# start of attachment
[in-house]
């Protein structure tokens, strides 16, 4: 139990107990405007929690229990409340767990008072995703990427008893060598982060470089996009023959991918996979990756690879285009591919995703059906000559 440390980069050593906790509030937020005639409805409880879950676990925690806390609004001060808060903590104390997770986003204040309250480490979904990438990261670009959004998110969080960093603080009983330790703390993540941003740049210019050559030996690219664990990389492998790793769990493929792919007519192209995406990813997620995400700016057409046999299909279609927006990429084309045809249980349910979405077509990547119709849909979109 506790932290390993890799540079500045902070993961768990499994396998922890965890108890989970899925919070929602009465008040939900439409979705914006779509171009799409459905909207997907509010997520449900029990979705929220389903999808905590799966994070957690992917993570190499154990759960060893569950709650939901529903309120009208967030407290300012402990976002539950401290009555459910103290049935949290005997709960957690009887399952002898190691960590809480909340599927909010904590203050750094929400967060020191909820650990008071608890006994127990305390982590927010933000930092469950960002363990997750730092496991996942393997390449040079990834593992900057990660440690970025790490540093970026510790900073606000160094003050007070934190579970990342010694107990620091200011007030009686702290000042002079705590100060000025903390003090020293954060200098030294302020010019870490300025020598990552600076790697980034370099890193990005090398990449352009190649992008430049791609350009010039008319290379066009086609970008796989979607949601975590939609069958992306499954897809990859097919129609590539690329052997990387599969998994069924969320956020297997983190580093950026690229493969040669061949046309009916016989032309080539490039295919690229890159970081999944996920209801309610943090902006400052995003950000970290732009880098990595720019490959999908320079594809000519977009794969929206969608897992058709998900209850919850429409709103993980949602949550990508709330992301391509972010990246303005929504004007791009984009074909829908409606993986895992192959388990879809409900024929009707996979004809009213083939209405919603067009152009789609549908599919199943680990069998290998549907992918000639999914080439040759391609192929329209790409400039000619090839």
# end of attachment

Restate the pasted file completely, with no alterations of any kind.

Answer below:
[in-house]
């Protein structure tokens, strides 16, 4: 139990107990405007929690229990409340767990008072995703990427008893060598982060470089996009023959991918996979990756690879285009591919995703059906000559 440390980069050593906790509030937020005639409805409880879950676990925690806390609004001060808060903590104390997770986003204040309250480490979904990438990261670009959004998110969080960093603080009983330790703390993540941003740049210019050559030996690219664990990389492998790793769990493929792919007519192209995406990813997620995400700016057409046999299909279609927006990429084309045809249980349910979405077509990547119709849909979109 506790932290390993890799540079500045902070993961768990499994396998922890965890108890989970899925919070929602009465008040939900439409979705914006779509171009799409459905909207997907509010997520449900029990979705929220389903999808905590799966994070957690992917993570190499154990759960060893569950709650939901529903309120009208967030407290300012402990976002539950401290009555459910103290049935949290005997709960957690009887399952002898190691960590809480909340599927909010904590203050750094929400967060020191909820650990008071608890006994127990305390982590927010933000930092469950960002363990997750730092496991996942393997390449040079990834593992900057990660440690970025790490540093970026510790900073606000160094003050007070934190579970990342010694107990620091200011007030009686702290000042002079705590100060000025903390003090020293954060200098030294302020010019870490300025020598990552600076790697980034370099890193990005090398990449352009190649992008430049791609350009010039008319290379066009086609970008796989979607949601975590939609069958992306499954897809990859097919129609590539690329052997990387599969998994069924969320956020297997983190580093950026690229493969040669061949046309009916016989032309080539490039295919690229890159970081999944996920209801309610943090902006400052995003950000970290732009880098990595720019490959999908320079594809000519977009794969929206969608897992058709998900209850919850429409709103993980949602949550990508709330992301391509972010990246303005929504004007791009984009074909829908409606993986895992192959388990879809409900024929009707996979004809009213083939209405919603067009152009789609549908599919199943680990069998290998549907992918000639999914080439040759391609192929329209790409400039000619090839």